The effect of the blow upon the flange is shown in Fig. 9. The upper nose indents a portion in the usual way, while the lower nose not only indents, but bends it down, so that the lower surface of the flange is just at that point made slightly hooked in form, as shown in the same figure. The cam O, when the hammer descends, passes over the stud l, as shown in Diagram 14. The stud striking it on the front side, the can moves backward and slips over the stud, the spring r returning it to its position instantly upon passing clear of the stud. The pistol having been fired once, the act of recocking the piece preparatory to another discharge rotates the cylinder and removes from its chamber the shell of the cartridge which has just been exploded. This is accomplished as follows: As has been specified, the motion of the hammer from rest to half-cock causes the cylinder to revolve one stage, and this brings the cartridge which has just been fired into the position shown in Figs. 3 and 6, or so that the flange projects over the hook k, as there shown. When, now, the hammer moves from half-cock to cock the calm O comes in contact with the stud l, (see Fig. 3 and Diagram 13, in which latter the black lines indicate the position at rest, the red at half-cock, and the blue at full-cock) and presses it backward, causing the bolt K to slide in its sheath, so as to withdraw the head k from the channel M, and as the hook k extends under the flange of the cartridge, and at that particular part where the flange has been bent down a little so that the hook it cannot slip off, and the cartridge-shell is of necessity withdrawn from its chamber by said hook, and withdrawn sufficiently far to be entirely clear of the chamber, whence it will fall of its own Weight to the ground. (See Fig. 3.) The position of the parts are so arranged that the retractor will be moved far enough to withdraw the cartridge entirely from the cylinder before the hammer reaches the position of full-cock, and they are also so arranged that immediately after having withdrawn the retractor sufficiently far, as above stated, and before the position of full cock has been reached, the upper end of the cam O will have passed below the plane of motion of the stud l, and said stud will therefore be released from the can O, and the spring S will instantly return the bolt K to its normal position, with the head k resting in the channel M. If it be desired, a new cartridge may now be inserted in this vacant chamber; or, if it be not desirable or there is not time, the whole of the chambers may be fired in succession, each shell being removed by the act of recocking the piece immediately after each explosion.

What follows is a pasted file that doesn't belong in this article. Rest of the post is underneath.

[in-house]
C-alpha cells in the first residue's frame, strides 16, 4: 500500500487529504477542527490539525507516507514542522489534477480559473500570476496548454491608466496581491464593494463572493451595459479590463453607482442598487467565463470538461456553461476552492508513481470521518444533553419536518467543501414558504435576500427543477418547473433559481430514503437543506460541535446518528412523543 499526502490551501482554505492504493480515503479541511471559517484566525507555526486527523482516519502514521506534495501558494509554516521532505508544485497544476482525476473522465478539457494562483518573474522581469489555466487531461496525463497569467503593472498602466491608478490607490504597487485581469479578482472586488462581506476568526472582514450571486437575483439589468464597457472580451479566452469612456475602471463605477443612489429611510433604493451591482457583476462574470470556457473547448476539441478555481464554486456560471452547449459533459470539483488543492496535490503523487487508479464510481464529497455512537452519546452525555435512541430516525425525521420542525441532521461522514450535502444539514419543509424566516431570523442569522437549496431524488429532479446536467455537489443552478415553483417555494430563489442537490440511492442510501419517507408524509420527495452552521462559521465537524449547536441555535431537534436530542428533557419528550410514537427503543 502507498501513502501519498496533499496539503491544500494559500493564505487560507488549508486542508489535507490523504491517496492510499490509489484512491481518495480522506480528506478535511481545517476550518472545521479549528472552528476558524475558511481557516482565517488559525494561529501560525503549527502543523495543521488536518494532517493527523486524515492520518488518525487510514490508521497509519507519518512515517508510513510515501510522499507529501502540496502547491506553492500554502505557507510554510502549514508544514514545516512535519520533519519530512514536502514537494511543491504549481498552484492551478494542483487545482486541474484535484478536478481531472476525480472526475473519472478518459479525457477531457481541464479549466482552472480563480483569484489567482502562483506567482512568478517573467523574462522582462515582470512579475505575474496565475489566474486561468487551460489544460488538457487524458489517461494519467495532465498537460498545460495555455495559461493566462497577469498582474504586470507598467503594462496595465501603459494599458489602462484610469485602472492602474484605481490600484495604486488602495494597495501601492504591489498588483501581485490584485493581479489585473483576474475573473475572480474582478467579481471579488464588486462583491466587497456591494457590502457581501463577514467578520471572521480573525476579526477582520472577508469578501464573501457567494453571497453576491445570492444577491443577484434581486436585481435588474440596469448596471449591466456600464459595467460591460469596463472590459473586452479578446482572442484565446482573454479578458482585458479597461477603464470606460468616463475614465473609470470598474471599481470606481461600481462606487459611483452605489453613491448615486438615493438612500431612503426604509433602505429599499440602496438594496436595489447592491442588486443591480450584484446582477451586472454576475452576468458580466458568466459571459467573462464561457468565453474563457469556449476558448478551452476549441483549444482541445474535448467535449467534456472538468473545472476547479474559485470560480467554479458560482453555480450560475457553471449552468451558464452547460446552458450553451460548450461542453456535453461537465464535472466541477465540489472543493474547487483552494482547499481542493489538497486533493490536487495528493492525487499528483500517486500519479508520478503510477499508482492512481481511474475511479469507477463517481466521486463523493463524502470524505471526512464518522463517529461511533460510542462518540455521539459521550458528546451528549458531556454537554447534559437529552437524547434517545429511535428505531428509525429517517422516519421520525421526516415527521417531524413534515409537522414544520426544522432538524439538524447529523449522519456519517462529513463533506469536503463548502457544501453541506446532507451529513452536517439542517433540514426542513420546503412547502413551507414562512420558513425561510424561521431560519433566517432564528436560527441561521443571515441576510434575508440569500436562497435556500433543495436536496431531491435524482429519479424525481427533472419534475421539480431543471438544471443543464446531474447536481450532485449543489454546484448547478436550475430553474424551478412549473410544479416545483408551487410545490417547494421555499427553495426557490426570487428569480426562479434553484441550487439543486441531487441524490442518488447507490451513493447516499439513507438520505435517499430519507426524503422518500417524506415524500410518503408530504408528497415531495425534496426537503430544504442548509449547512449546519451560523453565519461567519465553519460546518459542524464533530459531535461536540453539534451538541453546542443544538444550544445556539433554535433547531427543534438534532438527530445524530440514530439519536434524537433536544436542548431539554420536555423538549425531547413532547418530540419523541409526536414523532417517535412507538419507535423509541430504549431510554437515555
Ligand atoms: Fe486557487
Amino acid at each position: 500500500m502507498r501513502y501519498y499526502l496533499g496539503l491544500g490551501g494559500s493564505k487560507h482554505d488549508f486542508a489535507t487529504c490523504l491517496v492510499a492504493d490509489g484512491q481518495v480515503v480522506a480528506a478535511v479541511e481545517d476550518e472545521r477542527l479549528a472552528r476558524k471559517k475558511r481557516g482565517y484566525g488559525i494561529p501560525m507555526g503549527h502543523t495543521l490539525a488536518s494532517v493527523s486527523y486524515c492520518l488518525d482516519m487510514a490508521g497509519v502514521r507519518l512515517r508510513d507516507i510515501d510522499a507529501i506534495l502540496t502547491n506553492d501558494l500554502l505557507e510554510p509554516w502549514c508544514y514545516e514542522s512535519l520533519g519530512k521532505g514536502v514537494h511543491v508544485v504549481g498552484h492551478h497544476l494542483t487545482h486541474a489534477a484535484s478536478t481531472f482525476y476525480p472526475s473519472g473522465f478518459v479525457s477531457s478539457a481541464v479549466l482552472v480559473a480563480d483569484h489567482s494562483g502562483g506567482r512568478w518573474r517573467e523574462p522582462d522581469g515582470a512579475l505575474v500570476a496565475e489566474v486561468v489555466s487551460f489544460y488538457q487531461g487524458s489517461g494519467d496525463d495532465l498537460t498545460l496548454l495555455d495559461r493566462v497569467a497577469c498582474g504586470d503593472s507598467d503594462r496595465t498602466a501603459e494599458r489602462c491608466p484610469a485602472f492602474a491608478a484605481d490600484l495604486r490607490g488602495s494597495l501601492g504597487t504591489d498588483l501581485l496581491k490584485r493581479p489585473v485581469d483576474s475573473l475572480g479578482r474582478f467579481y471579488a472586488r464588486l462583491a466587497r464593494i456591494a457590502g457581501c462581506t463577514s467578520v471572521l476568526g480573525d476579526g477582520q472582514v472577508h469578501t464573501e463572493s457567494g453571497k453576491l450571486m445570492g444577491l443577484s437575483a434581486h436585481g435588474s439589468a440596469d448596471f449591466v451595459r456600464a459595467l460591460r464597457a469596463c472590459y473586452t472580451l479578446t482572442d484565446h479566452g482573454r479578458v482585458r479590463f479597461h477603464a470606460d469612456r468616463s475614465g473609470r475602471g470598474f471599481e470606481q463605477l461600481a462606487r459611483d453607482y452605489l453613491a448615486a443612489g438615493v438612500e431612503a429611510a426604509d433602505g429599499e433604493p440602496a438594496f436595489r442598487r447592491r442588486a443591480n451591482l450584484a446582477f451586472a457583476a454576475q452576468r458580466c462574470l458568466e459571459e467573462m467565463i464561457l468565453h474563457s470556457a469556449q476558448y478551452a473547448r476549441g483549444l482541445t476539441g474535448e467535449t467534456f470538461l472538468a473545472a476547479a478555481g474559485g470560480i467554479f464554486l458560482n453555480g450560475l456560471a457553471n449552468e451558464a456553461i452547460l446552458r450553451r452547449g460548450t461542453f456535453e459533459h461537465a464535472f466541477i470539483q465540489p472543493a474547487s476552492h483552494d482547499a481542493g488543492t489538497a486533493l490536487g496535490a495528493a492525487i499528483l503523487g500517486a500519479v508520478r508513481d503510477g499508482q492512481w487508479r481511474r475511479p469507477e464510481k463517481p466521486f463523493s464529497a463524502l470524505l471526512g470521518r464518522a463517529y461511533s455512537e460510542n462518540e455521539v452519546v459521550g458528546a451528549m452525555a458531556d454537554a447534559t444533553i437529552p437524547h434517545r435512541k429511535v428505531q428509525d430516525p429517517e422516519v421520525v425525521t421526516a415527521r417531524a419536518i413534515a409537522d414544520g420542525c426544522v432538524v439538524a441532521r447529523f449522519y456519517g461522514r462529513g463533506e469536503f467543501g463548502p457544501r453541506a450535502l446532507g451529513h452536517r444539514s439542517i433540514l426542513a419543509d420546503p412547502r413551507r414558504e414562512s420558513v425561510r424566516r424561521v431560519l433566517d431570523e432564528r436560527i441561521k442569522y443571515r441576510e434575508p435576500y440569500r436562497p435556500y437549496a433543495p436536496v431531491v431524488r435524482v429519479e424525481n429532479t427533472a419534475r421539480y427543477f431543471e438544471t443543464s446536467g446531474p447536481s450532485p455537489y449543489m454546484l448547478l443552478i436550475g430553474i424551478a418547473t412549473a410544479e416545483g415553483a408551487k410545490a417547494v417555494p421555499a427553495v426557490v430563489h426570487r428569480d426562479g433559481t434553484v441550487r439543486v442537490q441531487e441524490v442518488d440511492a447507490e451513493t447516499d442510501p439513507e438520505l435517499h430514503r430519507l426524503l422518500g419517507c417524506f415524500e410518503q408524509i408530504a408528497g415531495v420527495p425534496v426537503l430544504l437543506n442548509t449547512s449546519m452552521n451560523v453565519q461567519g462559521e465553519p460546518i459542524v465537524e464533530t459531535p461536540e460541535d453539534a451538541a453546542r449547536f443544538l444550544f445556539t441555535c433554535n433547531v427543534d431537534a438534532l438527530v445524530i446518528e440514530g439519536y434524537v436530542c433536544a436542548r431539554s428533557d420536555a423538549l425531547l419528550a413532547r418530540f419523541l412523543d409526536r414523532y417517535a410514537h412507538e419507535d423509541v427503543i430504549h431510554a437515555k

The advantages of a device which will operate without consuming time and extra movements are too obvious to need comment, and I will simply point out the fact that by my plan the frame of the pistol may be made solid and, to all intents and purposes, the cylinder unremovable, thereby rendering it possible to construct the pistol with greater strength and solidity.
My invention is also applicable to those pistols in which metallic cartridges are used, and which are inserted at the front end of the cylinder. In that case the motion of the bolt K. is reversed, being pushed forward by the descent of the hammer or by any suitable device which might be operated by the motion of the hammer while the pistol is being cocked, the channel M would be dispensed with, and the cylinder might be operated without any change of parts. The stop t would then be placed behind, instead of in front of the cam O, and otherwise the arrangements would be similar. The bolt K might be caused to operate through the orifice in the rear of the chamber through which the nose of the hammer had operated in exploding the cartridge. This is sufficiently illustrated by Diagram 17.
Having described my invention, what I claim as new, and desire to Secure by Letters Patent, is—
1. In combination with an automatic device for removing the shell of an exploded metallic cartridge from its chamber in the cylinder, a device by means of which said automatic de vice may be prevented from operating when it is not desirable that it should operate.
2. In combination with the hammer of the lock of a revolving fire arm, the cam O, the bolt K, and spring S, substantially as described, and for the purpose set forth.
3. In combination with the bolt K, the channel M, substantially as described, and for the purpose set forth.
4. In combination with the cam O, the lever u, and plate W, substantially as described, and for the purpose set forth.
5. In combination with the cylinder of a revolving fire-arm, a device to cause the said cylinder to revolve one stage during the first half of the motion of the hammer from rest to full-cock.
R. D. O. SMITH.
John S. Hollingshead,
John D. Bloor.